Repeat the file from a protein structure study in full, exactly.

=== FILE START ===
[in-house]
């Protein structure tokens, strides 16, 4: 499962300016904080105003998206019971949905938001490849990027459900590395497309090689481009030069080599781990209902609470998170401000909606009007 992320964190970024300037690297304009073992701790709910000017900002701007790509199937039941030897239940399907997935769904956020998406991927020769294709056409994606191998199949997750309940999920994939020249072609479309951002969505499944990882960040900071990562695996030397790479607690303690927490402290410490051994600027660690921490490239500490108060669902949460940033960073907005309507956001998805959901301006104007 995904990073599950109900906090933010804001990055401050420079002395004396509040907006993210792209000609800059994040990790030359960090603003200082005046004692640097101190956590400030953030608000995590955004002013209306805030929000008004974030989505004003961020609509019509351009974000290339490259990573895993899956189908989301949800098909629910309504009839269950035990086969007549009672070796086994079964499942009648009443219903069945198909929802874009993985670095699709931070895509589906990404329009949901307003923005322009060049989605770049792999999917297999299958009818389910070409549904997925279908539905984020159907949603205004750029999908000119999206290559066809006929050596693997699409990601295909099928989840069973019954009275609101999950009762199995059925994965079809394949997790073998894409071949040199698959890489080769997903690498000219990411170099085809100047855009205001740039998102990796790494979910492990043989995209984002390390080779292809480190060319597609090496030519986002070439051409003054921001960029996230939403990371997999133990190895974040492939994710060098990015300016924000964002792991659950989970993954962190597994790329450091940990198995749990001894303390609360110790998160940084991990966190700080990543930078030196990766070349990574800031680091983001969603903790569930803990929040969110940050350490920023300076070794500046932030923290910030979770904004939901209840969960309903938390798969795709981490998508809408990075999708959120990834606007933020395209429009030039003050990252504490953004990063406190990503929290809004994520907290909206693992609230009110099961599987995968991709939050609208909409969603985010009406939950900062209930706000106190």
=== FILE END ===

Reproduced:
[in-house]
């Protein structure tokens, strides 16, 4: 499962300016904080105003998206019971949905938001490849990027459900590395497309090689481009030069080599781990209902609470998170401000909606009007 992320964190970024300037690297304009073992701790709910000017900002701007790509199937039941030897239940399907997935769904956020998406991927020769294709056409994606191998199949997750309940999920994939020249072609479309951002969505499944990882960040900071990562695996030397790479607690303690927490402290410490051994600027660690921490490239500490108060669902949460940033960073907005309507956001998805959901301006104007 995904990073599950109900906090933010804001990055401050420079002395004396509040907006993210792209000609800059994040990790030359960090603003200082005046004692640097101190956590400030953030608000995590955004002013209306805030929000008004974030989505004003961020609509019509351009974000290339490259990573895993899956189908989301949800098909629910309504009839269950035990086969007549009672070796086994079964499942009648009443219903069945198909929802874009993985670095699709931070895509589906990404329009949901307003923005322009060049989605770049792999999917297999299958009818389910070409549904997925279908539905984020159907949603205004750029999908000119999206290559066809006929050596693997699409990601295909099928989840069973019954009275609101999950009762199995059925994965079809394949997790073998894409071949040199698959890489080769997903690498000219990411170099085809100047855009205001740039998102990796790494979910492990043989995209984002390390080779292809480190060319597609090496030519986002070439051409003054921001960029996230939403990371997999133990190895974040492939994710060098990015300016924000964002792991659950989970993954962190597994790329450091940990198995749990001894303390609360110790998160940084991990966190700080990543930078030196990766070349990574800031680091983001969603903790569930803990929040969110940050350490920023300076070794500046932030923290910030979770904004939901209840969960309903938390798969795709981490998508809408990075999708959120990834606007933020395209429009030039003050990252504490953004990063406190990503929290809004994520907290909206693992609230009110099961599987995968991709939050609208909409969603985010009406939950900062209930706000106190």